Using the Tangent-Chord Theorem, it is simple to prove the third theorem which provides a relationship between lines in circles – the Tangent-Secant Theorem (the other two being the Intersecting Secants Theorem and the Intersecting Chords Theorem).
AB is tangent to circle O, and AC is a secant line intersecting the circle at points C and D. Prove that AB2=AC · AD
Strategy for proving the Tangent-Secant Theorem
Just as we did in the other two theorems which provide a relationship between the lengths of line segments of tangents or chords, we are pointed in the direction of using triangle similarity by the fact that we need to prove a relationship involving the product of lengths of liens ( AB2=AC · AD).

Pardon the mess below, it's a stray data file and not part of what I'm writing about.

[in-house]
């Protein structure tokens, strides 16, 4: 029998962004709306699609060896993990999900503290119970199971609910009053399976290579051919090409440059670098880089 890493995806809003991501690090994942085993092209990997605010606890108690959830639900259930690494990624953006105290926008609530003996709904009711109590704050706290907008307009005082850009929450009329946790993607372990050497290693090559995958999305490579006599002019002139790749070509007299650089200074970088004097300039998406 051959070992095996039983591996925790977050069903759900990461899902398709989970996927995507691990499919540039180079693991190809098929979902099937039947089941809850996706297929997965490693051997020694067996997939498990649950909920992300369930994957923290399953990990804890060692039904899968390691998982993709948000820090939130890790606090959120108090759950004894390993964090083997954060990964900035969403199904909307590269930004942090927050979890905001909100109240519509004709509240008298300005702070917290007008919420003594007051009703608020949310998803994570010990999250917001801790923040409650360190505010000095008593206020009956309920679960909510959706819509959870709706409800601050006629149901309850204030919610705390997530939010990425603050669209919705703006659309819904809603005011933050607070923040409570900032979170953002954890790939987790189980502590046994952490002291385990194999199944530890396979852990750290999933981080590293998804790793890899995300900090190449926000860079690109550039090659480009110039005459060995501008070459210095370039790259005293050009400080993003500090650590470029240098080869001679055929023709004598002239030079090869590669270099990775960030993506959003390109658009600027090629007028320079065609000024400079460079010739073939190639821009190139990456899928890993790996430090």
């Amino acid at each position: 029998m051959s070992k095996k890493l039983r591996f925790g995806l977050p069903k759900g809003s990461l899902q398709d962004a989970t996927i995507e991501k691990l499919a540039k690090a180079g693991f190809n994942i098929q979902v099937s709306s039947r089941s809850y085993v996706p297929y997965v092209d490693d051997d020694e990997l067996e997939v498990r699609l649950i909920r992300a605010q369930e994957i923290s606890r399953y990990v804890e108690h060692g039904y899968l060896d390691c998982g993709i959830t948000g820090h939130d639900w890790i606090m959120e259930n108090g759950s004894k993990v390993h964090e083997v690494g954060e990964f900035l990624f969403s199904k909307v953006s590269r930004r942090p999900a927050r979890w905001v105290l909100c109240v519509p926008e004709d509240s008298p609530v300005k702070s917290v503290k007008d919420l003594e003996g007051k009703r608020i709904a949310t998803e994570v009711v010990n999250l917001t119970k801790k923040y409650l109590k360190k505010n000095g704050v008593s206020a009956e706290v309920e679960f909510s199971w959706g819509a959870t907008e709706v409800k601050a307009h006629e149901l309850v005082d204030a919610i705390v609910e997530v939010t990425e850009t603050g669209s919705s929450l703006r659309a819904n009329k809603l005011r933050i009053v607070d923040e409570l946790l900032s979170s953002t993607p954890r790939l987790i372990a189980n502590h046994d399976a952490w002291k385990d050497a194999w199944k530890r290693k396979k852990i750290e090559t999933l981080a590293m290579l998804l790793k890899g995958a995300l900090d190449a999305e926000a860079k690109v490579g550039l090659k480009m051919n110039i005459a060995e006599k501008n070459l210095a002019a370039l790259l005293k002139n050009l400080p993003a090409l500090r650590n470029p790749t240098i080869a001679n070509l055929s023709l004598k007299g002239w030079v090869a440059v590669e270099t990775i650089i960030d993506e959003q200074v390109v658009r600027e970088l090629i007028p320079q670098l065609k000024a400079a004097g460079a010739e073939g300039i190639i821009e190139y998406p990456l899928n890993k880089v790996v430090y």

So let’s construct triangles in which AB, AC and AD are sides, and show they are similar:
Looking at triangles ΔABC and ΔADB, we see they share one angle, ∠BAC. Using the Tangent-Chord Theorem, we see that ∠ABC ≅ ∠ADB, so the two triangles are similar, and it follows that AB2=AC · AD.
Proof of the Tangent-Secant Theorem
(1) ∠BAC ≅ ∠BAC //Common angle
(2) ∠ABC ≅ ∠ADB //Tangent-Chord Theorem
(3) ∠ACB ≅ ∠ABD //Sum of Angles in a Triangle
(4) ΔABC∼ ΔADB //Angle-Angle-Angle
(5) AB2=AC · AD //(5), property of similar triangles